Dr. Jillian Roberts is a tenured, research-oriented faculty member at the University of Victoria in Canada. She teaches and conducts research in areas of educational, child and health psychology. (link http://web.uvic.ca/~jjrobert/)
Parent Tip #4
Dr. Jillian Roberts developed this Facts of Life Interactive App to show parents how it is possible to begin talking about sexual education with very young children in an age-appropriate and wholesome manner.
Parent Tip #5
Dr. Jillian Roberts believes that it is possible to talk about the facts of life in a way that is fun and not awkward. This Facts of Life Interactive App helps show you how!
Parent Tip #6
Research shows that between 75% & 85% of adolescents report that they first learned about sex from a source other than their parent or teacher.
Parent Tip #7
Dr. Jillian Roberts believes that children are safest when they receive information about sexuality from their parents first. She believes that parents should be the ones guiding their children’s understanding about sexuality.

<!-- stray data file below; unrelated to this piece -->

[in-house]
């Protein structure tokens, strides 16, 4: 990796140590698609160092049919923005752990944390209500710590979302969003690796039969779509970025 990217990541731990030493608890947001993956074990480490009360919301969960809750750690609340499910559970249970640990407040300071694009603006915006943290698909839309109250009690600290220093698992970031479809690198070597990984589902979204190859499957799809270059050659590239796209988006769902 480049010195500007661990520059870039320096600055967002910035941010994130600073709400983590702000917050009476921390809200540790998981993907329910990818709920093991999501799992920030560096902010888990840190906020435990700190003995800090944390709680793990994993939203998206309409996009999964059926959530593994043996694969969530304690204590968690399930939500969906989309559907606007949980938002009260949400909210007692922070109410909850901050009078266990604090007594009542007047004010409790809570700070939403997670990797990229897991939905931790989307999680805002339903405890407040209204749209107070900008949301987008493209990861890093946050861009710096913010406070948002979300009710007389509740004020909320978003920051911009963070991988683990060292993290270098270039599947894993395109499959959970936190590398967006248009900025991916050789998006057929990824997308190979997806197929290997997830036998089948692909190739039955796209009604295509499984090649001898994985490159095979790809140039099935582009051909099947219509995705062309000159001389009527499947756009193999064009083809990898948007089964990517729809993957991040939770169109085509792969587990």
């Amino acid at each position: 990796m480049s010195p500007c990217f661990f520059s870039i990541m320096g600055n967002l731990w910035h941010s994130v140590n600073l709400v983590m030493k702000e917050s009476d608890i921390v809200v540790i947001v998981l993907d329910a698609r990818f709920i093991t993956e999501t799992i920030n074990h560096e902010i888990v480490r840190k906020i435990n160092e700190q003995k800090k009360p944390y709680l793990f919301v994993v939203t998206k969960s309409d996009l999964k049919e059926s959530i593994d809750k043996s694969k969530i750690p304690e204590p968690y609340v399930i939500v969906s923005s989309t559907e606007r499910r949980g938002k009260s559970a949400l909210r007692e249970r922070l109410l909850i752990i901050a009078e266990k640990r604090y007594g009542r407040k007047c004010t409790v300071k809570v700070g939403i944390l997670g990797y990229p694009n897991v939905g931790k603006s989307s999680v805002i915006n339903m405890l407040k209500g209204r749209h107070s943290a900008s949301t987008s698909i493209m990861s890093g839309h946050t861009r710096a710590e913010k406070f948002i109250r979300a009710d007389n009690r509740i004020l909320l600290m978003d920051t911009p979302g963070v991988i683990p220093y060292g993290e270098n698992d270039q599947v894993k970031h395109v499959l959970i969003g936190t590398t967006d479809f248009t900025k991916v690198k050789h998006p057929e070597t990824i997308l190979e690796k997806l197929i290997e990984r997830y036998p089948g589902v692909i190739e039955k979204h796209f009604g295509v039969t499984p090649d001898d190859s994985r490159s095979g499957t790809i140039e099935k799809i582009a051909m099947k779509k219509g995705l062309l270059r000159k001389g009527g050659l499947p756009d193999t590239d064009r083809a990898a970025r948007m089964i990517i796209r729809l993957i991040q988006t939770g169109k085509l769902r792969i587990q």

Parent Tip #8
International experts advocate for the early introduction of sexual education. Many school districts now begin sexual education in the kindergarten curriculum.
Parent Tip #9
Dr. Jillian Roberts explains that when parents talk to their children first about sexuality, it gives parents a chance to introduce and discuss their family’s cultural values around sexuality.
Parent Tip #10
Dr. Jillian Roberts warns that if parents do not talk to their children first, it is unclear how their children’s understanding of sexuality will develop. Parents will have missed an important opportunity to develop their children’s foundational understanding about sexuality.
Parent Tip #11
Dr. Jillian Roberts encourages parents to enjoy this Facts of Life Interactive App together with their young children and to begin having meaningful conversations about where babies come from.
Parent Tip #12